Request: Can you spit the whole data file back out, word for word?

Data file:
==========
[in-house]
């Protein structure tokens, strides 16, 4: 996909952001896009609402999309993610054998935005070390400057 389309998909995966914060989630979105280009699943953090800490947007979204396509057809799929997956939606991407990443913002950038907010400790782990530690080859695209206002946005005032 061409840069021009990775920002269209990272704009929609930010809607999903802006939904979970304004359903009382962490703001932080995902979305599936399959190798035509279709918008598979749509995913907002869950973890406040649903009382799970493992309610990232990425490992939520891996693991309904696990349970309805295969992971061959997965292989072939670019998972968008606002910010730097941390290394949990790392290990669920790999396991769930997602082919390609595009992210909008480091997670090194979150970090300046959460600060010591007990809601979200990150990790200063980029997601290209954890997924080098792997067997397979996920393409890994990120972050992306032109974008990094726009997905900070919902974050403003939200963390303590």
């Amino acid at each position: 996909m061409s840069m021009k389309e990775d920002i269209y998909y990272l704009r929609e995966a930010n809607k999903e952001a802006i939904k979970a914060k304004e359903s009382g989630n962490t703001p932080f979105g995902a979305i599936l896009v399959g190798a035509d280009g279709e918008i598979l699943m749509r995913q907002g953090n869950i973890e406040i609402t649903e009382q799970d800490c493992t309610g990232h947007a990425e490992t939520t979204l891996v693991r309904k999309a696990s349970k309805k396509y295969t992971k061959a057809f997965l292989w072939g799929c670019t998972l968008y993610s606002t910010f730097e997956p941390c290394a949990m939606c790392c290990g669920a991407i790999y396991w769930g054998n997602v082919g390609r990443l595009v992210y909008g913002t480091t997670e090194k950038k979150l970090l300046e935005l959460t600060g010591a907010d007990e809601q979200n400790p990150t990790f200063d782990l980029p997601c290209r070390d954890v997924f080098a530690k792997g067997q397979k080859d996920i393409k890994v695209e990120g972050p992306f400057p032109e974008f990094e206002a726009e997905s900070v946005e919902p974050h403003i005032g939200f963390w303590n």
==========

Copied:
[in-house]
């Protein structure tokens, strides 16, 4: 996909952001896009609402999309993610054998935005070390400057 389309998909995966914060989630979105280009699943953090800490947007979204396509057809799929997956939606991407990443913002950038907010400790782990530690080859695209206002946005005032 061409840069021009990775920002269209990272704009929609930010809607999903802006939904979970304004359903009382962490703001932080995902979305599936399959190798035509279709918008598979749509995913907002869950973890406040649903009382799970493992309610990232990425490992939520891996693991309904696990349970309805295969992971061959997965292989072939670019998972968008606002910010730097941390290394949990790392290990669920790999396991769930997602082919390609595009992210909008480091997670090194979150970090300046959460600060010591007990809601979200990150990790200063980029997601290209954890997924080098792997067997397979996920393409890994990120972050992306032109974008990094726009997905900070919902974050403003939200963390303590």
């Amino acid at each position: 996909m061409s840069m021009k389309e990775d920002i269209y998909y990272l704009r929609e995966a930010n809607k999903e952001a802006i939904k979970a914060k304004e359903s009382g989630n962490t703001p932080f979105g995902a979305i599936l896009v399959g190798a035509d280009g279709e918008i598979l699943m749509r995913q907002g953090n869950i973890e406040i609402t649903e009382q799970d800490c493992t309610g990232h947007a990425e490992t939520t979204l891996v693991r309904k999309a696990s349970k309805k396509y295969t992971k061959a057809f997965l292989w072939g799929c670019t998972l968008y993610s606002t910010f730097e997956p941390c290394a949990m939606c790392c290990g669920a991407i790999y396991w769930g054998n997602v082919g390609r990443l595009v992210y909008g913002t480091t997670e090194k950038k979150l970090l300046e935005l959460t600060g010591a907010d007990e809601q979200n400790p990150t990790f200063d782990l980029p997601c290209r070390d954890v997924f080098a530690k792997g067997q397979k080859d996920i393409k890994v695209e990120g972050p992306f400057p032109e974008f990094e206002a726009e997905s900070v946005e919902p974050h403003i005032g939200f963390w303590n």